Suspected attack on tankers shows volatility of oil markets

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The price of crude oil, which has been languishing at five-month lows, jumped suddenly on Thursday (13 June) following unconfirmed reports of an attack on two oil tankers in the Gulf of Oman.

The incident occurred near the Straight of Hormuz, one of the world’s most important shipping passages which sees about 30% of the world’s sea-born crude oil pass by.

US crude oil futures jumped as high as 4% reacting to the news.

The sudden jump shows the anxiety in oil markets as geopolitical tensions between the US and Iran rise. Several weeks ago the US government accused Iran of being behind an attack on two Saudi oil tankers using naval mines. Iran denied the charge.

Iran said it has rescued 44 sailors following Thursday’s incident.

Iran seeks to prove it can disrupt oil and gas exports from Arab Gulf States

A recent attack on Saudi oil facilities west of Riyadh were designed to demonstrate Tehran’s ability to target all of the region’s oil and gas exports and raise exponentially the cost of military conflict for the US and its allies in the Gulf region, writes Hasan Alhasan.

The situation remains unclear, with one of the vessels saying the cause of the incident is unknown while the other said it was a “suspected attack”.

The ship’s owner, Bernhard Schulte GmbH & Co KG, said in a statement on its website that though the hull has been breached above the water line, the ship is not in danger of sinking.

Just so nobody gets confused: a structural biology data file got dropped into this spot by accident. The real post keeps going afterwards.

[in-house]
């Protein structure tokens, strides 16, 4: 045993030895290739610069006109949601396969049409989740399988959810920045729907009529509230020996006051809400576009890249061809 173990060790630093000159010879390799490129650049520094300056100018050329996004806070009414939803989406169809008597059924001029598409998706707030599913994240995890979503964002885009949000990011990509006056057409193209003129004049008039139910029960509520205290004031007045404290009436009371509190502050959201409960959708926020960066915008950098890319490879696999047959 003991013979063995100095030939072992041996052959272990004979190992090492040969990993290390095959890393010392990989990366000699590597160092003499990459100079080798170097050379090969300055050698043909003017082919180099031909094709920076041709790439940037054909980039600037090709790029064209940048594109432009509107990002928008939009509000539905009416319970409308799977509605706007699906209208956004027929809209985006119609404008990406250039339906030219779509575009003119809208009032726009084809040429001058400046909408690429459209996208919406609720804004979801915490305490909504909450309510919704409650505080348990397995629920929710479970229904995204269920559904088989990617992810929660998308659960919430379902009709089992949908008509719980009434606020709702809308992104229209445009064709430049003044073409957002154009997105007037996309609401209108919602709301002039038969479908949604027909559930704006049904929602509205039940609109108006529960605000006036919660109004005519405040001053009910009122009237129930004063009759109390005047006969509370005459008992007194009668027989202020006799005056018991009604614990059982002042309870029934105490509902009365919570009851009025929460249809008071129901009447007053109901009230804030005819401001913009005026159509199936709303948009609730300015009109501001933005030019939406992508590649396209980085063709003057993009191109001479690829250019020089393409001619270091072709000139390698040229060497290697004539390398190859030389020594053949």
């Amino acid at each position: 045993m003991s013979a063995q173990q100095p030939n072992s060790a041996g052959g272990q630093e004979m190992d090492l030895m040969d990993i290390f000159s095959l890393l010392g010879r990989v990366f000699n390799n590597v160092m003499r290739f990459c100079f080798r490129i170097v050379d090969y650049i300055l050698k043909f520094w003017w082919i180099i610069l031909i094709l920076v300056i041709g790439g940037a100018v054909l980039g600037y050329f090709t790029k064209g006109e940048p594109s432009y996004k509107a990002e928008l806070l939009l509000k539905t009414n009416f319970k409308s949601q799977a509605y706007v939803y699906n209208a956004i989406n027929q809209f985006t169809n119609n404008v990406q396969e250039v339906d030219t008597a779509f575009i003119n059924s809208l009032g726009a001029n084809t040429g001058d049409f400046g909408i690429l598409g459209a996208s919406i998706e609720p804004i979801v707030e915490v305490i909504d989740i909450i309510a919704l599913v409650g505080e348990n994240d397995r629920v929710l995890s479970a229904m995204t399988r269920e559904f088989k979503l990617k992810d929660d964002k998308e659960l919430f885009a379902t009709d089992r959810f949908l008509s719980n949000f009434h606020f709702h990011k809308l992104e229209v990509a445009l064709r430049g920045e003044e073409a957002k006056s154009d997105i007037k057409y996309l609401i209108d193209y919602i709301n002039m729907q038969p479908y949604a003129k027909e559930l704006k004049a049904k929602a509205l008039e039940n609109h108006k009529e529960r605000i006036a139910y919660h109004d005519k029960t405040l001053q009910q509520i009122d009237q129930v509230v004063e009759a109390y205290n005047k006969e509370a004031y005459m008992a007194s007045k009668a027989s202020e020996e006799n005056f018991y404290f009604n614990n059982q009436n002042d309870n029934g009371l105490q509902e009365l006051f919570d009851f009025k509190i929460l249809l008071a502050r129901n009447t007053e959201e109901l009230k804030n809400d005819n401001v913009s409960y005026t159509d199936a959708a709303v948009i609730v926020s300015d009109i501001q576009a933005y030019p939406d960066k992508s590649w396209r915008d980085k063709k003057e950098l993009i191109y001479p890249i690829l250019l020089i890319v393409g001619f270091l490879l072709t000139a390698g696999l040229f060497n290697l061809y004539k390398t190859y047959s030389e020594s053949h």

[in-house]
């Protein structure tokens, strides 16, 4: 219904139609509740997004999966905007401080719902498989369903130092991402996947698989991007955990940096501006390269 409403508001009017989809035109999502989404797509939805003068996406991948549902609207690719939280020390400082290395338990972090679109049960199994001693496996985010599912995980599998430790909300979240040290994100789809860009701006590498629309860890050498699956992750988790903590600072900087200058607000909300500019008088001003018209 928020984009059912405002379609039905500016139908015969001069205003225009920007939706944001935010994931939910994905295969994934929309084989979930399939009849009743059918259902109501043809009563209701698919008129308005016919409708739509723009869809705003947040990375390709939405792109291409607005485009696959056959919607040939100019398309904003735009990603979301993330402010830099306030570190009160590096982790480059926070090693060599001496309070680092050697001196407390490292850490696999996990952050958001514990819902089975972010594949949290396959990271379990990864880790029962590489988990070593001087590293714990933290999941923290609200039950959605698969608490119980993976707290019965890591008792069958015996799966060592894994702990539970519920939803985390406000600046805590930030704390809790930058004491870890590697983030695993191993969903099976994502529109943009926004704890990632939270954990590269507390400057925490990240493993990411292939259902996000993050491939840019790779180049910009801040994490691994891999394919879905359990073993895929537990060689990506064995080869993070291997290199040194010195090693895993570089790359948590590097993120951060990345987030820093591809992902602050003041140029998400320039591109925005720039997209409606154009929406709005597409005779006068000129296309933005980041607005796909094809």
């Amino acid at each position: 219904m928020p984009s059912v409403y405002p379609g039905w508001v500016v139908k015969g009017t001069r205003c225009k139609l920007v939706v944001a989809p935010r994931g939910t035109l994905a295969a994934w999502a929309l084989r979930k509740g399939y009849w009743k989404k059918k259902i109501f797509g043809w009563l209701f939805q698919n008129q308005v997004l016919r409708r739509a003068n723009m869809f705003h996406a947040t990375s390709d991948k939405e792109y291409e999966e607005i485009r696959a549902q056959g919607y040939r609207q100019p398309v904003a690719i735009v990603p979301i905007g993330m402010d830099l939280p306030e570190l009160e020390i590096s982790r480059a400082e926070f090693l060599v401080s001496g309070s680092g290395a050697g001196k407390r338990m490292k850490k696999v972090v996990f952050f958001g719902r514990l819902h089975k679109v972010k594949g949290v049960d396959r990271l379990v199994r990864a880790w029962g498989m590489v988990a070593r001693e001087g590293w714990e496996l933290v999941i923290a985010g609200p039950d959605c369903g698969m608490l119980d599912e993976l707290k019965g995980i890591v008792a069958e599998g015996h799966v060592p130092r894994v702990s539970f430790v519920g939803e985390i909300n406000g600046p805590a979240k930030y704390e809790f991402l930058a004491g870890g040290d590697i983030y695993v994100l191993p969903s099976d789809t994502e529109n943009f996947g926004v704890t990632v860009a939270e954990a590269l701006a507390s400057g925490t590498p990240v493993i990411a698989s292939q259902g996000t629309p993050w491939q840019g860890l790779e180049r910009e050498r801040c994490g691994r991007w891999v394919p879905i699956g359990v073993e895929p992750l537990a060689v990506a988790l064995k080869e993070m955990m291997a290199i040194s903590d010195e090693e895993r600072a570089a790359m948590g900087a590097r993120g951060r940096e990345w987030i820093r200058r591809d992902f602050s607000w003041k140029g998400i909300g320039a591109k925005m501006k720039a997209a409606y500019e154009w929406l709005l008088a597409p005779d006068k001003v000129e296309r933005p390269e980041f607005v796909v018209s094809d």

The prospect of a confrontation between the US, backed by Saudi Arabia, and Iran has been rattling energy markets.

The Trump Administration has reinstated sanctions against those doing business with Iran following the president’s decision to pull out of the multilateral nuclear deal. In May the Trump administration ended its policy of granting waivers to companies buying Iranian oil.

US deploying carrier, bombers to Middle East to deter Iran

The Trump administration is deploying a carrier strike group and bombers to the Middle East in response to troubling “indications and warnings” from Iran and to show the United States will retaliate with “unrelenting force” to any attack, national security adviser John Bolton said on Sunday (5 May).

Saudi Arabia and Iran are involved in a proxy war in Yemen, with each backing a different side.

The tensions in the Middle East come amid rising trade tensions between Washington and Beijing which are also affecting oil markets. Oil prices have been falling as a result of the prospective trade war, as investors become increasingly concerned about slowing demand.

The Trump Administration has already slapped 25% tariffs on $250 billion (€221 billion) worth of Chinese goods. Beijing retaliated by raising tariffs on US imports. Trump is threatening to extend the tariffs to all remaining Chinese imports unless an agreement can be reached at a G20 summit in Japan later this month.

The US isn’t protecting oil supplies from the Middle East, it wants to control prices as foreign policy

America’s extensive use of military and economic coercion in the Middle East and other oil-producing countries around the world reflects the US’s new position as an exporter of oil and liquefied natural gas, argues Robin Mills.

Robin Mills is the CEO …

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